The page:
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Campaign finance law bypasses Net

Political ads on the Internet will not be covered under the new campaign finance law, according to a draft of proposed federal regulations.

WASHINGTON--Political ads on the Internet will not be covered under the new campaign finance law, according to a draft of proposed federal regulations.

The Federal Election Commission on Friday released draft rules that specify how the controversial McCain-Feingold Act will work in practice. For the most part, the measure covers broadcast, cable and satellite advertisements, but not Internet ads, Web broadcasts or print ads, the FEC said.

Congress made "it clear that this regulation should be limited to television and radio," the FEC tentatively concluded in its 67 pages of proposed regulations.

But the FEC did not entirely exempt Webcasts and other type of online advertising from the law. According to the draft, television and radio broadcasts that are simultaneously Webcast or archived for listening over the Internet would be strictly regulated.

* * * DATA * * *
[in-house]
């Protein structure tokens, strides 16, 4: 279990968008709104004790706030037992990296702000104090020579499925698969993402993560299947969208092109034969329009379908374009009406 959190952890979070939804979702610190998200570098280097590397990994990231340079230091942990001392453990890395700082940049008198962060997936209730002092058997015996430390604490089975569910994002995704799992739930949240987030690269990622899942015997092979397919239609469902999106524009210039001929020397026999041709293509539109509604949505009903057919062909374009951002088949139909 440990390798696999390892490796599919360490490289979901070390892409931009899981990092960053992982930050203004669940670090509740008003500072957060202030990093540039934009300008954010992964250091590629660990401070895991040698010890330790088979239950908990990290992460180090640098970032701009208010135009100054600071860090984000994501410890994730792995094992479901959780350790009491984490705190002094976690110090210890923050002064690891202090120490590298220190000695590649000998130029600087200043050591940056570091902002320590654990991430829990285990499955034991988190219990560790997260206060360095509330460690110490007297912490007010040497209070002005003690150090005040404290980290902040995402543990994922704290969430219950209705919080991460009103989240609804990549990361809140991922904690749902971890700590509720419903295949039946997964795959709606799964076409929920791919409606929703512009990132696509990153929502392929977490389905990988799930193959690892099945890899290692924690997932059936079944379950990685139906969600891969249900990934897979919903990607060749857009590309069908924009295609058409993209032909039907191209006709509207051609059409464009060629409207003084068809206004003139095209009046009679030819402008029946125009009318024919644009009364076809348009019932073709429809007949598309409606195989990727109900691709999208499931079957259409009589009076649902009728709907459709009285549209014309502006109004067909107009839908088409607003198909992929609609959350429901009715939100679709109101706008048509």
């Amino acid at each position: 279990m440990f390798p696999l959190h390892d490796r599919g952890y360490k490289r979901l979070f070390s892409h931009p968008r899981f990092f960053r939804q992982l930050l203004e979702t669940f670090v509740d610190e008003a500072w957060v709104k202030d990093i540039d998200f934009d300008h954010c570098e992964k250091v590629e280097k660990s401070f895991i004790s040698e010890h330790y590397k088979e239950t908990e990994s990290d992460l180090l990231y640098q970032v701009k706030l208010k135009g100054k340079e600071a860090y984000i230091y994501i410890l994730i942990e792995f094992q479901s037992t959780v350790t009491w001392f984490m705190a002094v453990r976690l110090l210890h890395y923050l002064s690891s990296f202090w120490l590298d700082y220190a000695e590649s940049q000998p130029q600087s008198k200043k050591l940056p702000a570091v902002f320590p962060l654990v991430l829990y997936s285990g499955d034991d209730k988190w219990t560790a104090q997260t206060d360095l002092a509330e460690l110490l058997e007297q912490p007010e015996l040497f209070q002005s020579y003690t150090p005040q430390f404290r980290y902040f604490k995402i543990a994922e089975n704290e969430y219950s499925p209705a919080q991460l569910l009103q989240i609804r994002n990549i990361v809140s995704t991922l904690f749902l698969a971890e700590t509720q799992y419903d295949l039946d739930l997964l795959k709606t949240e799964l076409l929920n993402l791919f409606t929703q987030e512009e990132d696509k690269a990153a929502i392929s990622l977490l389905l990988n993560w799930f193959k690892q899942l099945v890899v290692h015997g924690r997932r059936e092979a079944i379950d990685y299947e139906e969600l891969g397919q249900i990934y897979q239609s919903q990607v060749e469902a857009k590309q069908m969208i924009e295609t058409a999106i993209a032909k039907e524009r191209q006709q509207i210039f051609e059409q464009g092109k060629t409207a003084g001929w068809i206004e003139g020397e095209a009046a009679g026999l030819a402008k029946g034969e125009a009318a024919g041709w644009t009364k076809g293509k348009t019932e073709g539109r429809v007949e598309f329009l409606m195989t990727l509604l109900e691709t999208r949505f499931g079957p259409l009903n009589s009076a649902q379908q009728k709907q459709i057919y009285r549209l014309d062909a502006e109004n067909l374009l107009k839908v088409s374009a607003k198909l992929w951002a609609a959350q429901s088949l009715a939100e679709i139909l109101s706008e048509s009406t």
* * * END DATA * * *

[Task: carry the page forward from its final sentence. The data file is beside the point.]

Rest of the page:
Under the law, signed by President Bush in March, corporations and labor unions generally may not engage in advocacy for a "clearly identified candidate for federal election" within 60 days of a general election, while individuals and other types of organizations may do so only if they disclose their spending to the FEC. Other sections of the law restrict so-called soft money donations.

Comment requested
The FEC is asking for public comment on its draft of regulations related to the McCain-Feingold Act.

Comments can be sent to the FEC at and should include the full name, e-mail address and street address of the person submitting the comment.

Here are other sites related to the law:
• Stanford's collection of legal documents.

• Sen. John McCain's statement.

• Cato Institute's analysis.

Both sections of the law have drawn fire as constitutionally suspect and over-reaching. Some members of Congress, including Sen. Mitch McConnell, R-Ky., and Rep. Bob Barr, R-Ga., and groups such as the Libertarian Party and the ACLU, have filed suit to overturn the law.

In legal briefs, the plaintiffs point to the different treatment of broadcast, print and Internet communications as a reason the law is invalid. "By arbitrarily limiting disbursements for broadcast, cable, and satellite communications but allowing disbursements for other forms of communications, (the prohibitions) violate the First Amendment," the plaintiffs assert.

In March, the Senate approved the McCain-Feingold bill by a vote of 60-40, following a 240-189 vote in the House in February.

The FEC's decision is only a preliminary one and could be altered after a public comment period and a hearing scheduled for Aug. 28 and 29.